“Even pro-cannabis advocates are concerned about the increase — stating that such overdoses never happened until more potent concentrates such as shatter became popular.

“And, with more intense highs, comes quicker tolerance and the need to do more and more of the drug – which easily leads to dependence.”

Shatter is legal in a number of states in the US – where many UK dealers buy their product from in bulk.

Instagram is helping the UK drug pushers to provide so-called “dial-a-deal” services for the product imported from The States.

Dozens of accounts linked to dealers in our cities included photographs of the drug on offer.


High-strength plant strains branded with names such as “Wedding Cake”, “Gittlez”, “Star Dawg” and “Gelato” are also being widely flogged.

All have a THC content of around 28 per cent, compared to the typical 15 per cent average for domestically grown products.

We discovered there is currently a craze for so-called “Cali” type cannabis which can also change hands for upwards of £30 for a gram.

This is three times the normal price and it commonly comes in small sealed tins with a ring-pull lid.

In an attempt to disguise their activities, drug dealers write that their goods are “not for sale”, while providing phone numbers and usernames for encrypted messaging apps, such as Wickr, for teens to contact them.

Dealers also use emojis as a code to advertise drugs without breaking social media rules.

A horse represents ketamine, a nose or a snowflake represents cocaine, while a pig, rat or snake denotes another user who has reported an account to moderators or the police, the report said.

Once users make contact with the dealers, a meeting is arranged to hand over the drugs or they can be sent in the post.

Dealers will often include warnings on their online profiles urging customers against suspicious private messages over fears of police entrapment.

Types of cannabis

Hash/cannabis resin
A black or brown lump which is not seen in the UK very often anymore.

This is the most common form of cannabis.It is composed of the dried leaves and flowering parts of the cannabis plant and resembles compressed dried herbs.

Cannabis oil
Cannabis oil is a sticky, thick yellowy/brown liquid.

Cannabis concentrates
A super-strength type of cannabis which comes in a glass-like form or can look like wax.

Much of the cannabis in use in the UK is homegrown either under grow lights or in greenhouse conditions using ‘hydroponic’ techniques like growing plants in nutrient-rich liquids rather than in soil.This produces a stronger more potent form of the drug which is sometimes referred to as Skunk.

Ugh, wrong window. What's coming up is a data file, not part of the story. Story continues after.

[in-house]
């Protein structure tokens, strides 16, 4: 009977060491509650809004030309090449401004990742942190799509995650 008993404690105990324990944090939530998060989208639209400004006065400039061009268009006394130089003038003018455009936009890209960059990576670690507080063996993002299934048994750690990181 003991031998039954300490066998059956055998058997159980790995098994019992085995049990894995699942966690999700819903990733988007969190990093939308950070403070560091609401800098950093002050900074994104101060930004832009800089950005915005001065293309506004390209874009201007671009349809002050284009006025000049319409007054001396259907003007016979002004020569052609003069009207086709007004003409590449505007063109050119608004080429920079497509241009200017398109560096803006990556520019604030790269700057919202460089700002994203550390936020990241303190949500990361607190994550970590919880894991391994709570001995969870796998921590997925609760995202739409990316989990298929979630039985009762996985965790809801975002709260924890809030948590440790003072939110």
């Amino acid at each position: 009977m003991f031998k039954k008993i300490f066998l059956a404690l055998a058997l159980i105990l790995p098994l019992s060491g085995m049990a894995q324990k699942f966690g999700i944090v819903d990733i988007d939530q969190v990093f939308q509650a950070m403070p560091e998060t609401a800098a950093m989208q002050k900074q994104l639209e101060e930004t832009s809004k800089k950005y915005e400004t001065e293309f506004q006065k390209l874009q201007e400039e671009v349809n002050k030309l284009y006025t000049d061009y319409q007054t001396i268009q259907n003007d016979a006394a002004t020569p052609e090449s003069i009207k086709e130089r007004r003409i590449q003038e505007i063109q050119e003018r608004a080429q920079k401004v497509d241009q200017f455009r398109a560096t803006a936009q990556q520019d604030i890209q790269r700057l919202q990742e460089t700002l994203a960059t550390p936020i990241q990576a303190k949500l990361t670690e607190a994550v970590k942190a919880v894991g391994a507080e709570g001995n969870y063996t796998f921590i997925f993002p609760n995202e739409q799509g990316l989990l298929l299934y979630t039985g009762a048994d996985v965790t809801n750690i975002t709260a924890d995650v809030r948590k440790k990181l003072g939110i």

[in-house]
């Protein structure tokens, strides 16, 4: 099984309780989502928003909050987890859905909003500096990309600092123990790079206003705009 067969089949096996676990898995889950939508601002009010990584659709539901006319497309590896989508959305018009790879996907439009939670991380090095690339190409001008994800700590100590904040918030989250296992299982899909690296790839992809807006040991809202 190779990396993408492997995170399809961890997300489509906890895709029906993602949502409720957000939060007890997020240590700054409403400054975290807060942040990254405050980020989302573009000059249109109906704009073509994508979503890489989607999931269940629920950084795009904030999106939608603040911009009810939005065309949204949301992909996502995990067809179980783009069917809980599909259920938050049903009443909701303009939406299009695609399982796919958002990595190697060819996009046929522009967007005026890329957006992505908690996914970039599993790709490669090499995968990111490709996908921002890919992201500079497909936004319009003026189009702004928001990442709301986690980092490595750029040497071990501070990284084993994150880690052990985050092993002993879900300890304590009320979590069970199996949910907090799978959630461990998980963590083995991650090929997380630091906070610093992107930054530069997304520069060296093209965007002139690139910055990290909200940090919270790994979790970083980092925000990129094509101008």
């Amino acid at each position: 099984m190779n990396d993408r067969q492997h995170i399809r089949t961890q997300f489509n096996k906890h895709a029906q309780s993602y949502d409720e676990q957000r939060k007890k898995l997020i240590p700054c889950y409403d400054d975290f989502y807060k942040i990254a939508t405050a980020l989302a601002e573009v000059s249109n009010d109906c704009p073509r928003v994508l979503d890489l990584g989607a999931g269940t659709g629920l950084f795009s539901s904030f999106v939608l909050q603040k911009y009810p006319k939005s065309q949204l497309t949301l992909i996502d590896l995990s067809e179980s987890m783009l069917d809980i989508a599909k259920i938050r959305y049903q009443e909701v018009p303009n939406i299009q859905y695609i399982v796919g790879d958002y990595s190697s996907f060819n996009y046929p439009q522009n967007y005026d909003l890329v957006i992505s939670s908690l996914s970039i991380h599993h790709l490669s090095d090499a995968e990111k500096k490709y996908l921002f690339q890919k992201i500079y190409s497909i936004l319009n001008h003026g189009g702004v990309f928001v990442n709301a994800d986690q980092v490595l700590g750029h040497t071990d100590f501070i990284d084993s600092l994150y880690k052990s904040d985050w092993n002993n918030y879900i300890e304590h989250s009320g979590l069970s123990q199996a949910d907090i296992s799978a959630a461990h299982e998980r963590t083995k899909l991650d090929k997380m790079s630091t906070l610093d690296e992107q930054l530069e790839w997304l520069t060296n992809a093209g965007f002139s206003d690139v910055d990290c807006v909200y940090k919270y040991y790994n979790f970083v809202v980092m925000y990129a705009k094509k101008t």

Many accounts included warning such as: “Nothing is for sale. Bait DMs will not be tolerated,” “no sales, stop asking,” or even “no sales, educational purposes”.

One page we came across said: “Do not sell. All weed pics are from legal grows and are for personal use.”

Cali is commanding prices in the UK that almost match the value of gold.

In the UK, domestic cannabis is generally sold for around £30 for 3.5 grams tut high-strength Cali can sell for £100 or more.

Cali typically sells for £30 per gram – in comparison 22 carat scrap gold can be bought for around £31.61 a gram.

One UK cop chief has fired a warning at users and producers of shatter – adding the production process can be potentially deadly.

Detective Chief Inspector Alan Cairns, of Northumbria Police organised crime team, said: “It is stronger than your normal cannabis, but the real danger is to those who are producing the drug in the first place.

“Not only is it illegal but you have to use highly flammable butane gas to strip the chemicals from the plants and that puts you at huge risks.”

He added: “Buying and selling illicit substances online is a serious criminal offence which could ultimately land you behind bars.

“Don’t be naïve enough to think that the law does not apply or we won’t catch up with you because you’re using an online platform.

The Government has been urged to force Instagram and Snapchat to report drug dealers after a quarter of young people said they had seen cannabis, coke or other drugs advertised while browsing social networking apps.

The report by the think tank Volteface revealed a quarter of 16 to 24-year-olds have seen illegal drugs advertised for sale on social media sites or apps.

In a matter of hours, Sun Online found dozens of Instagram pages advertising shatter and high-strength plant cannabis.

An Instagram spokesman said: “We don’t allow the sale or purchase of illegal or prescription drugs on Instagram and we work closely with the police to detect and keep illegal material off our platform.

“We encourage anyone to report this kind of content immediately so we can review and take appropriate action.”

Our story comes a week after we revealed how the impact this is having on the NHS.